And she did. She started slowly to open up more and to build her confidence . Not a very strong one ,but definitely stronger than before. In the end, she managed to get a decent mark at her exams, not a high one , of course , but a decent one. I remember when she came out, the first thing she said was : ‘It wasn’t that difficult , you know, after all!’ Above all, Nastazia confronted this life moment regardless how scary it looked to her. That was perhaps the most important lesson she gained that day.

Fear shouldn’t be seen as an entity that controls us; instead we should confront it as a force which gives us a choice between affirming the truth and denying it. Schopenhauer, and the existentialists that followed later, believed that everything in the universe is driven by a primordial will to live and for him this was the most fundamental aspect of reality. A bit later, Nietzsche made the will to power the basis of the new values created. Why? One has to remember the sense of joy that comes from exercising power. According to Nietzche, this power is not necessarily power over other people, but any successful attempt to overcome obstacles and suffering .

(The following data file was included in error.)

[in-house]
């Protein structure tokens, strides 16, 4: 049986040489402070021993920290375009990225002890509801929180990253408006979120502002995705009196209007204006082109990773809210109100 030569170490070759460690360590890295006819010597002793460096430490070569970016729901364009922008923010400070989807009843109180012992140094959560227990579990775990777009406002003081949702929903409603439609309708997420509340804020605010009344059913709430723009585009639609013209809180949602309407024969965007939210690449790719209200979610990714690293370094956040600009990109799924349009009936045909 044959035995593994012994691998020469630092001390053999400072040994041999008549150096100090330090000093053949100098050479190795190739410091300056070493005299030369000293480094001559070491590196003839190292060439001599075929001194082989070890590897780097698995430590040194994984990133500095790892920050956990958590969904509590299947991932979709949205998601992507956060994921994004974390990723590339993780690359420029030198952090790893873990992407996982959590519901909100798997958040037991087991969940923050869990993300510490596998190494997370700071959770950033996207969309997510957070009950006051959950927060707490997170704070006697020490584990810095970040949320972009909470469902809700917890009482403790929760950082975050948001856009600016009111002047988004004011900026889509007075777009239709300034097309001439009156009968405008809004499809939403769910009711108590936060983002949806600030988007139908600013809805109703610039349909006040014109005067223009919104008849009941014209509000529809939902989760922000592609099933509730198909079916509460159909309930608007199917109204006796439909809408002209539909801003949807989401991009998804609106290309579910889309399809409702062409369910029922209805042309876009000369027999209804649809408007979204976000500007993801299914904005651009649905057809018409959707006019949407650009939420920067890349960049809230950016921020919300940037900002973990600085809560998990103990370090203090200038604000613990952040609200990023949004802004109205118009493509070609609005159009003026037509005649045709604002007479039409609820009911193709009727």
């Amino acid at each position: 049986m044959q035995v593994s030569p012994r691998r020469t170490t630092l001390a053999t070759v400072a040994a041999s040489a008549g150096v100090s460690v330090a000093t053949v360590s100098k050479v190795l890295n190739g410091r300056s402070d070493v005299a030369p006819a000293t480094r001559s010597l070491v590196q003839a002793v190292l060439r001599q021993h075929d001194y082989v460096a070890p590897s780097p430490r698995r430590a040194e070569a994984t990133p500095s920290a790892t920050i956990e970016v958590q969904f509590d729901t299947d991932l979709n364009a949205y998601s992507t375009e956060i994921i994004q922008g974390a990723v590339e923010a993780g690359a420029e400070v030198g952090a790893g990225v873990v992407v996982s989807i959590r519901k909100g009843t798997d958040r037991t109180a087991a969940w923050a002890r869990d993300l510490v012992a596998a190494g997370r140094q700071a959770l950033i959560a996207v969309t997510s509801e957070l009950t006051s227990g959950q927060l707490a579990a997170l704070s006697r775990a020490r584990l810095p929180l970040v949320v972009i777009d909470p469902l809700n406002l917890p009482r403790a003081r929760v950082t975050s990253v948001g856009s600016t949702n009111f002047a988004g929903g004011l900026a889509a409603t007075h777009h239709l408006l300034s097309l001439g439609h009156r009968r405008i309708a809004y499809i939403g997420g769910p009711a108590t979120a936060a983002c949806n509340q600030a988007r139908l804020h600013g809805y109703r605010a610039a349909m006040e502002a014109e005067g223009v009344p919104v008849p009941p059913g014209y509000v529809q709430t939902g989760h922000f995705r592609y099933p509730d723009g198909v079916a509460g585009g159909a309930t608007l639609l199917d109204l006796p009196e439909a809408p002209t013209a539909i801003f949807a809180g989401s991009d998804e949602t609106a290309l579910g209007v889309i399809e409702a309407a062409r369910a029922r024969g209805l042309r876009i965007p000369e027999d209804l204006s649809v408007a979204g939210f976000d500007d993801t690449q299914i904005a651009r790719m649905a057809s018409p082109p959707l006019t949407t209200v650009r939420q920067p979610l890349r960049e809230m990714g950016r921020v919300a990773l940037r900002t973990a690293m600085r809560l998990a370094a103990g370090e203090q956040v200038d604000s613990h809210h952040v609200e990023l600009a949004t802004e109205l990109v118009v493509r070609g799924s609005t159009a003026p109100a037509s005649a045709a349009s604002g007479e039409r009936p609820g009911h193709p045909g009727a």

We, educators, are not necessarily neither psychologists nor philosophers. We are not here to solve our students’ psychological problems. Nor are we here JUST to teach them our subject and then avoid any other bond with them. We have a complex role ,part of which IS to identify any possible difficulties our students might be going through and then suggest, perhaps, possible ways to deal with them or refer them to the right person. Teaching adults is even more complex because we always have to keep in mind that when these adults enter our classes, they might already carry a ‘heavy’ load. Most of the times, we mainly need to show sensitivity to them and to any insecurities they might bear. And to remind them that ‘to say ‘yes’ to life is to say ‘yes’ to our attempt to overcome obstacles’!